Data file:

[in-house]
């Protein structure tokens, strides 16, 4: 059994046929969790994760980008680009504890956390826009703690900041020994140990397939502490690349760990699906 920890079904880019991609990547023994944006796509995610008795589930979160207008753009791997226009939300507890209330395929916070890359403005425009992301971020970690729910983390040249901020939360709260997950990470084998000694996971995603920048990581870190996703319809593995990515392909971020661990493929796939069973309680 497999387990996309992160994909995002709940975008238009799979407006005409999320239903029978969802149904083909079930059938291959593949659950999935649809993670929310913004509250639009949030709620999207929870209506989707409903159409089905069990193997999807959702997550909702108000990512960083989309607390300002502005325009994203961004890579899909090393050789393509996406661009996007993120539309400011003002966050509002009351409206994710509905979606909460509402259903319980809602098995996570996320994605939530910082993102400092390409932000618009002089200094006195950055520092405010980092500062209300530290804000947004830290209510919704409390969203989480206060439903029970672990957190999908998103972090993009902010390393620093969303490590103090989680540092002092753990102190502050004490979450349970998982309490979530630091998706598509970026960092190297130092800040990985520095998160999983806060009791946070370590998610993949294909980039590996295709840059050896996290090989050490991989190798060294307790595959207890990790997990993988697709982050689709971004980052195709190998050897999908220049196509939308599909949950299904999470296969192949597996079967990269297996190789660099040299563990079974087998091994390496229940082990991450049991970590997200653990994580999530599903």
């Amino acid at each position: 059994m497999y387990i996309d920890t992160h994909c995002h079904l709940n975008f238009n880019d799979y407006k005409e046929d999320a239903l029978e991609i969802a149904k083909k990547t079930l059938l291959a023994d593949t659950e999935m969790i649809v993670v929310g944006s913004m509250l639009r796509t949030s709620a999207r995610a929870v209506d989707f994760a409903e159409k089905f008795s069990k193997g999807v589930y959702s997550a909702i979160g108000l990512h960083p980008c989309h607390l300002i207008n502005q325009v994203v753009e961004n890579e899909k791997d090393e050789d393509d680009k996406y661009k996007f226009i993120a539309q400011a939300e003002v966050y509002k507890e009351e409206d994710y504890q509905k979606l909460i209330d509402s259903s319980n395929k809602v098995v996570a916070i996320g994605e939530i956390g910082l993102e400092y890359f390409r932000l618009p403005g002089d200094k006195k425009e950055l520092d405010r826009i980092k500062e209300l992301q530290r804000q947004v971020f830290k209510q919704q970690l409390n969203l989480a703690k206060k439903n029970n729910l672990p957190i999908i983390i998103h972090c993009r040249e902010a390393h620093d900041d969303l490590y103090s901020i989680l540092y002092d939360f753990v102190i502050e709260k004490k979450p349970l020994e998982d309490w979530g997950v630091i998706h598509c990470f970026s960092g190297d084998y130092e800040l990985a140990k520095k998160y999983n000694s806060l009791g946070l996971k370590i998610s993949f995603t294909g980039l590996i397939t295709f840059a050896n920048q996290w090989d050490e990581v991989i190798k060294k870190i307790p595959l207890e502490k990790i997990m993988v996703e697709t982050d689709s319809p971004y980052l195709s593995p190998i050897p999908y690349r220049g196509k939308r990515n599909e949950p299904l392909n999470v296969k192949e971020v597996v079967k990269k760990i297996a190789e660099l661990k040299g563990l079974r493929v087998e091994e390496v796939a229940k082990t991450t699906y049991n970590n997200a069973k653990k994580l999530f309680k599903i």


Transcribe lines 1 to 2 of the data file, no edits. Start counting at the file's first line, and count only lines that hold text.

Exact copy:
[in-house]
């Protein structure tokens, strides 16, 4: 059994046929969790994760980008680009504890956390826009703690900041020994140990397939502490690349760990699906 920890079904880019991609990547023994944006796509995610008795589930979160207008753009791997226009939300507890209330395929916070890359403005425009992301971020970690729910983390040249901020939360709260997950990470084998000694996971995603920048990581870190996703319809593995990515392909971020661990493929796939069973309680 497999387990996309992160994909995002709940975008238009799979407006005409999320239903029978969802149904083909079930059938291959593949659950999935649809993670929310913004509250639009949030709620999207929870209506989707409903159409089905069990193997999807959702997550909702108000990512960083989309607390300002502005325009994203961004890579899909090393050789393509996406661009996007993120539309400011003002966050509002009351409206994710509905979606909460509402259903319980809602098995996570996320994605939530910082993102400092390409932000618009002089200094006195950055520092405010980092500062209300530290804000947004830290209510919704409390969203989480206060439903029970672990957190999908998103972090993009902010390393620093969303490590103090989680540092002092753990102190502050004490979450349970998982309490979530630091998706598509970026960092190297130092800040990985520095998160999983806060009791946070370590998610993949294909980039590996295709840059050896996290090989050490991989190798060294307790595959207890990790997990993988697709982050689709971004980052195709190998050897999908220049196509939308599909949950299904999470296969192949597996079967990269297996190789660099040299563990079974087998091994390496229940082990991450049991970590997200653990994580999530599903």